Presenting at HIPA HQ in Dubai

Presenting at HIPA HQ in Dubai

My year has come to a close with a packed presentation in Dubai for HIPA on the theme of attempting to create award winning images and a roadmap for success in much sought after accolades. As I write this las post of the year the deadline for HIPA entry is fast approaching as it closes at midnight UAE time with what I believe will be a record breaking number of entries for a worldwide competition of this magnitude. My personal thanks to my dear friend and colleague, Mohammed Al Daou and the team at HIPA led by HE Ali Bin Thalith (congratulations on publishing your book Truly, Madly Deeply) for their hospitality and ongoing trust.

Mohammed Al Daou of HIPA and Martin Grahame-Dunn

Mohammed Al Daou of HIPA and Martin Grahame-Dunn

So for now, all that remains is to wish all those entrants, the very best of luck. To my wonderful mentees all over the world, may 2016 bring you prosperity and success. And to all of you, wherever so dispersed across the globe, whatever be your race, colour or creed, may I wish you all a very happy and prosperous New Year.

10 things a Photographer should know – Part 6 – Simple is good!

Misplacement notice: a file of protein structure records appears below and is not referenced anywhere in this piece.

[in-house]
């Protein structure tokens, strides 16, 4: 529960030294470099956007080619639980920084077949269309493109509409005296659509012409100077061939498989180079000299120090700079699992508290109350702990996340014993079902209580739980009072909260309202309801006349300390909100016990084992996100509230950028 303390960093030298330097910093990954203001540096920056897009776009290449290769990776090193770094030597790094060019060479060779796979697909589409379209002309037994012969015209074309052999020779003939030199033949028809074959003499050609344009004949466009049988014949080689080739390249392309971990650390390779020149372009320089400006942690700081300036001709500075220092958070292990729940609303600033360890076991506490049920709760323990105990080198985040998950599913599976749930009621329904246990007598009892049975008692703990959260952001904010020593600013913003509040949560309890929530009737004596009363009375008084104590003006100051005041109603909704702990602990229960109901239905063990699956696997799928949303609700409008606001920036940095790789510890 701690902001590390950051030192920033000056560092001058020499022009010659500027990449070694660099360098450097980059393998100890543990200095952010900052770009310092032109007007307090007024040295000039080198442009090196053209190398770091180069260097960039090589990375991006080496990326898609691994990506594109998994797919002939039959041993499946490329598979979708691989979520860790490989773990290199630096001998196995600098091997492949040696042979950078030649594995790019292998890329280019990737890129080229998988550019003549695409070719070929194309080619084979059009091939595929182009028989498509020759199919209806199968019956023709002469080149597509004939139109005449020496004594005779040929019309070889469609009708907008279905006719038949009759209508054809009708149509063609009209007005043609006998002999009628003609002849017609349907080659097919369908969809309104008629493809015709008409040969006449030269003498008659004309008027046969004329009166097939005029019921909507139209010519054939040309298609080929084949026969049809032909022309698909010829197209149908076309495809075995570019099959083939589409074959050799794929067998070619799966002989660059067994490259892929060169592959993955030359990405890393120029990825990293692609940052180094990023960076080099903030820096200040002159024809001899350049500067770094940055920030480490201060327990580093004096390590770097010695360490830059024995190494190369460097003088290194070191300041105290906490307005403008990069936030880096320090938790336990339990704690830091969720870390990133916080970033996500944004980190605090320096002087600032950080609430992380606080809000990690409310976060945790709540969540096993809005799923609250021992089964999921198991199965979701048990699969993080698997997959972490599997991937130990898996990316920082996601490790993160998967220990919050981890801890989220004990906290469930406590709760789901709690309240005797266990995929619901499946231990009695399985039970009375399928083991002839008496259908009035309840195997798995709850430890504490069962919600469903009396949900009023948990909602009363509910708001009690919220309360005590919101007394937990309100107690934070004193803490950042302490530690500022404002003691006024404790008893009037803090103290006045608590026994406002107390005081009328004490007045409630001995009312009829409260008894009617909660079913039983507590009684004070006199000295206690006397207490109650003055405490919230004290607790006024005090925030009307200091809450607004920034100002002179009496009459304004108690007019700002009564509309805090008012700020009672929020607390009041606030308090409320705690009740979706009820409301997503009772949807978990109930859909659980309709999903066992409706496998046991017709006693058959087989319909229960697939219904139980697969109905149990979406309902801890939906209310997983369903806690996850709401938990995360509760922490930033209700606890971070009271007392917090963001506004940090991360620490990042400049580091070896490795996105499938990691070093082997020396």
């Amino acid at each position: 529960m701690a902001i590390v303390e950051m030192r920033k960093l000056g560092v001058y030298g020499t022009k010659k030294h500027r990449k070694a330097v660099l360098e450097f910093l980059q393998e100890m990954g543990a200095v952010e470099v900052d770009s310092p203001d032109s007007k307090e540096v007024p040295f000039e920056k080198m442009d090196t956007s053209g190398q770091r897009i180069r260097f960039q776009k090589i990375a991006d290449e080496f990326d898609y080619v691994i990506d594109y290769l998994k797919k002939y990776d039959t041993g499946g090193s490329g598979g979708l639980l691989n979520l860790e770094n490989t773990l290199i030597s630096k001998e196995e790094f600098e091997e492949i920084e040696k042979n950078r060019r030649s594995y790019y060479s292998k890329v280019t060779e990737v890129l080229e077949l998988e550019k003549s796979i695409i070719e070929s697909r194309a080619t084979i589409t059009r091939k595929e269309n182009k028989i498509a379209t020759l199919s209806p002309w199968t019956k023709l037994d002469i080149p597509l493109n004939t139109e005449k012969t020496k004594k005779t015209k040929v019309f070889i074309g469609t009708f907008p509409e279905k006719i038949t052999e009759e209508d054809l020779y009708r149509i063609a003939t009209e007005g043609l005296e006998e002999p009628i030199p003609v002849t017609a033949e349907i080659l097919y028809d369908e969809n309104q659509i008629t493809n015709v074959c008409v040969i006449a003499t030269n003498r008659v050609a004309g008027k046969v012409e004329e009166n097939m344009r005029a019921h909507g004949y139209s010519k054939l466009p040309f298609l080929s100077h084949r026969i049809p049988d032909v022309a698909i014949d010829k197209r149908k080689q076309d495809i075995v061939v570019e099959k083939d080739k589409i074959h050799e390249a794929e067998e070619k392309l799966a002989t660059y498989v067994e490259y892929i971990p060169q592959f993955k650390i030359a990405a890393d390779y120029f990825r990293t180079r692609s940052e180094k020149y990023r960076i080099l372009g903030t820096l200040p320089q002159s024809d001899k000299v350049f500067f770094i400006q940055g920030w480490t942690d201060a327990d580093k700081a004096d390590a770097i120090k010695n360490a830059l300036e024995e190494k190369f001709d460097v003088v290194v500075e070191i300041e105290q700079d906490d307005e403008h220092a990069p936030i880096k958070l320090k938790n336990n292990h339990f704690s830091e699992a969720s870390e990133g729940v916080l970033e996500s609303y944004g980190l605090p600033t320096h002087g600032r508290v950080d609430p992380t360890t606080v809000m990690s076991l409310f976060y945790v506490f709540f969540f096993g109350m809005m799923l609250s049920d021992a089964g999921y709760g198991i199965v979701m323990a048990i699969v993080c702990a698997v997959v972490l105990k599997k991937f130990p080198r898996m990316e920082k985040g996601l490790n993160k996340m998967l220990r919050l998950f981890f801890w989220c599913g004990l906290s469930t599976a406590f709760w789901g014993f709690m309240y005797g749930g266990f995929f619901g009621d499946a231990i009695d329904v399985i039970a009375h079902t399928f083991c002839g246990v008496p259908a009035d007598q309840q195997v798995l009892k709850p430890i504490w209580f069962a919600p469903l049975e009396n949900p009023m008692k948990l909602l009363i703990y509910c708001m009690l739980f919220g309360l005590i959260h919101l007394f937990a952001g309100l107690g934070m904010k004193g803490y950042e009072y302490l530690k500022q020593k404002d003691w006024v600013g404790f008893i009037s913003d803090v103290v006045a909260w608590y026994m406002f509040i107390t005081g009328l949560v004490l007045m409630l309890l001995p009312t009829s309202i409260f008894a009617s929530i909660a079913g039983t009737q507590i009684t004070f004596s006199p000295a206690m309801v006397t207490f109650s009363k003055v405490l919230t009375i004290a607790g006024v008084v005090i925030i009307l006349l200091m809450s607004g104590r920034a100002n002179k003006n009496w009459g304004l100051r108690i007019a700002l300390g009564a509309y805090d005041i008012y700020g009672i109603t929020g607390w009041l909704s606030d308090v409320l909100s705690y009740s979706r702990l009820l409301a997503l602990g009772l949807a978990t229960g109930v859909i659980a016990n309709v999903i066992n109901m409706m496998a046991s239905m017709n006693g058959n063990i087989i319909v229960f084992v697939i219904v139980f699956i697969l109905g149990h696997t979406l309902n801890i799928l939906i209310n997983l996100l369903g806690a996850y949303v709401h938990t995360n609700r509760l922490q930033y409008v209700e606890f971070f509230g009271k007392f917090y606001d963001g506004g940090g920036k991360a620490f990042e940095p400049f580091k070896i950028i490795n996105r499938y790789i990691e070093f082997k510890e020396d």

6. Simple is good.
Almost every photo that is bad has too much information. Outside of technical basics, the number one reason that most photos fail is because there is no clear subject. Often this is the case with design, film, fashion, you name it. Remove clutter, remove distraction. Tell one story, and tell it well.
Chase Jarvis
* KISS! Keep it Simple Stupid! Never a truer word spoken for simplicity is everything. Images with clutter or no definitive focal point simply fail. For the ‘Social’ photographer engaged in the Wedding industry this is particularly relevant. I have been asked so many times “Why are there almost no Fellows (if any?) in the discipline of Wedding PJ, Wedding Documentary or whatever other name you wish to apply?” My answer to this is simple. It’s probably a lack of attention to detail and an obsession with being observational without any form of intervention to tidy a shot. Personally I find the high brow approach that ‘PJ’ means don’t change, interact or affect an image in any way, highly inappropriate in the Wedding industry. Sure, in the world of ‘real’ photojournalism in media, news and war zones, it’s all about ‘the truth, the whole truth and nothing but the truth’. But my question is, does a Bride really want the ‘truth’ of half drunk beers, bottles on the neatly manicured lawn or cigarette packets strewn in their scene featuring many thousands of pounds worth of haute couture?  More questions than answers and I certainly don’t expect some people to agree with me. Are we losing a grip on reality and our true  purpose as professionals that have an eye for detail? I wonder. I think I’ll keep this for another article in the future!

10 things a Photographer should know – Part 5